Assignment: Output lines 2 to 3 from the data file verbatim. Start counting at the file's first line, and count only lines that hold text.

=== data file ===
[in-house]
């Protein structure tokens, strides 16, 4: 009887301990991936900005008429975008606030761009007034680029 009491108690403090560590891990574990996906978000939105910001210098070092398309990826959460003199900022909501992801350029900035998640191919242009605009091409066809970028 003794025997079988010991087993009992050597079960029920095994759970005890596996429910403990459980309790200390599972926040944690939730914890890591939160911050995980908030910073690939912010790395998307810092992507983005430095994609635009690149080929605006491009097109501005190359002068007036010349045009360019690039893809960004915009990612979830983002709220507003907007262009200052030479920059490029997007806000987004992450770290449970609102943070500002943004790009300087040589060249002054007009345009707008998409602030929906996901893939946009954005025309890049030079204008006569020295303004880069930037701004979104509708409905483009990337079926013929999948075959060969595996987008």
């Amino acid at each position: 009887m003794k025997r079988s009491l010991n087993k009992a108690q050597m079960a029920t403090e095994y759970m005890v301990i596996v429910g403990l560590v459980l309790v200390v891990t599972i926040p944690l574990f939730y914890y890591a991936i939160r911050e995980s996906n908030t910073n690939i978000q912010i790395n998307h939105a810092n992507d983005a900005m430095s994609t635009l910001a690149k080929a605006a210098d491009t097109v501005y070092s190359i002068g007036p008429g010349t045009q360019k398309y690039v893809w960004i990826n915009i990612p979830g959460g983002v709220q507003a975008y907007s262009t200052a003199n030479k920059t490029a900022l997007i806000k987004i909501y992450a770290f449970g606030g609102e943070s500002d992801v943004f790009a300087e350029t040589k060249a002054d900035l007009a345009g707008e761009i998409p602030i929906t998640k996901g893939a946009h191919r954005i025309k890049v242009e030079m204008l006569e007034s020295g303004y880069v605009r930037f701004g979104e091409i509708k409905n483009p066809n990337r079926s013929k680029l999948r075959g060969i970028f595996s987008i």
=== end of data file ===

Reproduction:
């Protein structure tokens, strides 16, 4: 009887301990991936900005008429975008606030761009007034680029 009491108690403090560590891990574990996906978000939105910001210098070092398309990826959460003199900022909501992801350029900035998640191919242009605009091409066809970028 003794025997079988010991087993009992050597079960029920095994759970005890596996429910403990459980309790200390599972926040944690939730914890890591939160911050995980908030910073690939912010790395998307810092992507983005430095994609635009690149080929605006491009097109501005190359002068007036010349045009360019690039893809960004915009990612979830983002709220507003907007262009200052030479920059490029997007806000987004992450770290449970609102943070500002943004790009300087040589060249002054007009345009707008998409602030929906996901893939946009954005025309890049030079204008006569020295303004880069930037701004979104509708409905483009990337079926013929999948075959060969595996987008």
């Amino acid at each position: 009887m003794k025997r079988s009491l010991n087993k009992a108690q050597m079960a029920t403090e095994y759970m005890v301990i596996v429910g403990l560590v459980l309790v200390v891990t599972i926040p944690l574990f939730y914890y890591a991936i939160r911050e995980s996906n908030t910073n690939i978000q912010i790395n998307h939105a810092n992507d983005a900005m430095s994609t635009l910001a690149k080929a605006a210098d491009t097109v501005y070092s190359i002068g007036p008429g010349t045009q360019k398309y690039v893809w960004i990826n915009i990612p979830g959460g983002v709220q507003a975008y907007s262009t200052a003199n030479k920059t490029a900022l997007i806000k987004i909501y992450a770290f449970g606030g609102e943070s500002d992801v943004f790009a300087e350029t040589k060249a002054d900035l007009a345009g707008e761009i998409p602030i929906t998640k996901g893939a946009h191919r954005i025309k890049v242009e030079m204008l006569e007034s020295g303004y880069v605009r930037f701004g979104e091409i509708k409905n483009p066809n990337r079926s013929k680029l999948r075959g060969i970028f595996s987008i």